Al Horford was rested on Wednesday after playing on Tuesday.
Ivica Zubac (right abdominal soreness) scored nine points in 22 minutes.
Lou Williams (left hip discomfort) only saw nine minutes against the Pelicans.
Richaun Holmes (right hamstring tightness) looked solid versus the Blazers.
Darius Bazley sprained his right ankle against the Lakers and was forced to leave.
Kentavious Caldwell-Pope (left ankle sprain) scored 10 points.
Obi Toppin (right calf strain) returned to action but played only one minute.
Kristaps Porzingis (torn right meniscus) had 16 points in his first action of the season.
Anthony Davis (lower back soreness) scored 18 points in 25 minutes.
LeBron James (left ankle sprain) shook off the questionable tag and ended with 26 points.
Gordon Hayward scored 16 points before suffering a left hip strain in the third quarter.
Jusuf Nurkic (left quad contusion) managed to score 18 points.
Damian Lillard (right ankle sprain) exploded for 40 points.
Josh Okogie (left hamstring strain) played a quiet 27 minutes.
Karl-Anthony Towns (left wrist) posted a double-double against the Grizzlies.
Derrick Rose (left knee soreness) was unable to play.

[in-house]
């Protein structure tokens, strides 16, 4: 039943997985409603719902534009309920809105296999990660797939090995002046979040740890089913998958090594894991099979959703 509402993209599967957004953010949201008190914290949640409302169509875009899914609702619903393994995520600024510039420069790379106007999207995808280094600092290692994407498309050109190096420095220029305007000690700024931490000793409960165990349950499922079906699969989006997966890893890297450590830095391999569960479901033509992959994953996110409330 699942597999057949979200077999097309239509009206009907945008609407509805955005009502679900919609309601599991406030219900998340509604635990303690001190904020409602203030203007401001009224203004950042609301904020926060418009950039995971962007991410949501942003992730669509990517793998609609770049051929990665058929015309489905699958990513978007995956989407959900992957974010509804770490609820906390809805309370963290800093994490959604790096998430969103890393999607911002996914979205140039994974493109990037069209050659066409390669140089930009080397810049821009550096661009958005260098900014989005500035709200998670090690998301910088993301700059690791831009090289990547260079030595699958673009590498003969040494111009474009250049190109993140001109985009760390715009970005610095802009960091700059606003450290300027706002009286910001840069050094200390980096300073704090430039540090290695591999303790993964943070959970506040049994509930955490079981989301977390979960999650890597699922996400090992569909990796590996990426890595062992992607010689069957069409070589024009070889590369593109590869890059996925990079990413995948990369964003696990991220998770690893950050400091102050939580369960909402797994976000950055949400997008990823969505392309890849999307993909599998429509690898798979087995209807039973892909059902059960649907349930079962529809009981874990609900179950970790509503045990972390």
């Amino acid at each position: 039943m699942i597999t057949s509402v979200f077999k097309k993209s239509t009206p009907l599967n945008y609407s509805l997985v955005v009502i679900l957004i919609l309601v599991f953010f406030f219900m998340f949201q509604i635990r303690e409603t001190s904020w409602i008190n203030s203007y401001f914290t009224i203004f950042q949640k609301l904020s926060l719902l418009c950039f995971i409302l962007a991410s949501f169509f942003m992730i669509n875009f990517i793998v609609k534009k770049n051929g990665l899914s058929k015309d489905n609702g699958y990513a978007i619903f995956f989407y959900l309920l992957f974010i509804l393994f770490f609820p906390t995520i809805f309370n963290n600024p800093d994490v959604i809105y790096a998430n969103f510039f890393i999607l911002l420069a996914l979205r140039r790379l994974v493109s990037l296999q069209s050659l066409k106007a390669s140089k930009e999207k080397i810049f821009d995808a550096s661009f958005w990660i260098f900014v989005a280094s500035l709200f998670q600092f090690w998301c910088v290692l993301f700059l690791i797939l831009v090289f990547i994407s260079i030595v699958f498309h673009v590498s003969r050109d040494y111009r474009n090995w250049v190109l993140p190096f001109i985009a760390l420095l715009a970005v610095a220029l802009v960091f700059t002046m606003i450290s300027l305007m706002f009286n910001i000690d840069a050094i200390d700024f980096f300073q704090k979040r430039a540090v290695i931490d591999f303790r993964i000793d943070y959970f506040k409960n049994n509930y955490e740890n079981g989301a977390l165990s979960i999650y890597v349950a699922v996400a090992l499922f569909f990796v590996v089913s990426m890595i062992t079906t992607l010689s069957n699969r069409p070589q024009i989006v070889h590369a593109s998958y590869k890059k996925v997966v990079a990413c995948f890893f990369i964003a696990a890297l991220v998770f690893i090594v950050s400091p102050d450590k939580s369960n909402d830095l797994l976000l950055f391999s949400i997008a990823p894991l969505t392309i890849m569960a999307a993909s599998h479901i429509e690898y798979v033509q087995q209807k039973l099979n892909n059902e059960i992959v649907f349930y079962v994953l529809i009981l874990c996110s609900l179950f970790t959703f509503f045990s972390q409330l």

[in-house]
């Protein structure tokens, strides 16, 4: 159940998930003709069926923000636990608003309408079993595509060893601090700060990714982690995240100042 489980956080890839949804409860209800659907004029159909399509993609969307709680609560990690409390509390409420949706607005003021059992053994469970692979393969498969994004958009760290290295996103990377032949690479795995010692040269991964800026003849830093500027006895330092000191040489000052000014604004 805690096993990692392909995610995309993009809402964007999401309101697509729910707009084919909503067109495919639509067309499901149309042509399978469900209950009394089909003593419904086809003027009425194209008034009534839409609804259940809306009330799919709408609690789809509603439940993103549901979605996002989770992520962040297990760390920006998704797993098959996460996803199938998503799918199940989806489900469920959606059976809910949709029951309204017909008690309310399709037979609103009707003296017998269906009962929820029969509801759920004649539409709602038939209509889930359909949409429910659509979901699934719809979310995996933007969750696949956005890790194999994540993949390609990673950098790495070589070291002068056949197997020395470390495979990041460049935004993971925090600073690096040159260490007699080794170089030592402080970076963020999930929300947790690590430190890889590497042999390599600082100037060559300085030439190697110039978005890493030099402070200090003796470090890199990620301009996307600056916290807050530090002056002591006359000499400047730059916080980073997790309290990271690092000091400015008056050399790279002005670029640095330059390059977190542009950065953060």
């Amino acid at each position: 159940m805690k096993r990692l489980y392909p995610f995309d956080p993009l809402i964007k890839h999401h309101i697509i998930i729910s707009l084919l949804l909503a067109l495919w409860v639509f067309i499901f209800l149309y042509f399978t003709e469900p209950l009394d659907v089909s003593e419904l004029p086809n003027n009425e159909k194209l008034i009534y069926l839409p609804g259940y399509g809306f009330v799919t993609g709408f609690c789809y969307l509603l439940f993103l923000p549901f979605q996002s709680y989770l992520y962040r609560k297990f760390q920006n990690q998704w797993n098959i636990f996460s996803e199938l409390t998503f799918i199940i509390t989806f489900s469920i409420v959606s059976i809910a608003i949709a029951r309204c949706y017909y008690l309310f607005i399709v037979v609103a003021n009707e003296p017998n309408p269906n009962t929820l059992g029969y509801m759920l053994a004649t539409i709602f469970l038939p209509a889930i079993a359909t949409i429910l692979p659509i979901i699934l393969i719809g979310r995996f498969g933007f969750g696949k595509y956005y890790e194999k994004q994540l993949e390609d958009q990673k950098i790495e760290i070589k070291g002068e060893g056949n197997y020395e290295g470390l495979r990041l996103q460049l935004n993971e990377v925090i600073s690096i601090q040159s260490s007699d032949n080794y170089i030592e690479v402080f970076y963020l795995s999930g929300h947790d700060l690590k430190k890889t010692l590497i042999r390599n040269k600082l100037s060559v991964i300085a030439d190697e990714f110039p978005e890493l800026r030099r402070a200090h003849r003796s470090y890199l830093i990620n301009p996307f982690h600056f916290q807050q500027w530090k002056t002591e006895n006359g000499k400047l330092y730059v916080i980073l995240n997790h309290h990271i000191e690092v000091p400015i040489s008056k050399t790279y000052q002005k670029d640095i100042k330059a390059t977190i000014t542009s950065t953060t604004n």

Reggie Bullock (sore right hip) was unavailable.
I’ve been hearing about how Buddy Hield is a buy-low candidate for a couple of weeks, which has caused my brow to furrow because I used a ninth round pick on him. I envisioned Hield as a top-100 talent, but things don’t always go smoothly right away during an unconventional season. Wednesday’s 132-126 loss to the Blazers gave him a chance to put up a season-high 26 points while adding six rebounds and an assist in 38 minutes. This is a guy who topped out at 42 points last season while averaging 19.2 per contest. By contrast, Hield has scored only 15.7 points per game this campaign while shooting 37% from the floor and getting the most playing time of his career. Hield has always loved the 3-pointer, attempting 9.6 per game last year and 10.6 per contest so far this season. He took that love to another level against the Blazers, shooting 8-for-18 from the behind the arc while still managing to amass five assists. The previously sprained right ankle seemed to give him no trouble at all.
On a day when a blockbuster trade dominated the headlines, Nickeil Alexander-Walker gave the scribes in New Orleans something else to talk about. He tallied a career-high 37 points and shot an ultra-efficient 15-for-23 from the floor as the Thunder lost a narrow decision to the Clippers. Alexander-Walker also sank five of eight attempts from 3-point range in his 33 minutes of play. He also ranked second on the team with eight rebounds, adding an assist and a steal in the process. Alexander-Walker helped fill the void with Zion Williamson missing the contest due to the league’s health and safety protocols. Lonzo Ball is suffering from knee tendinopathy and Eric Bledsoe couldn’t play due to eye irritation, so all of this was sort of a perfect storm for Alexander-Walker’s usage. Still, we got a glimpse of the talent that can become hidden by the paltry 17.1 minutes per game he has received thus far.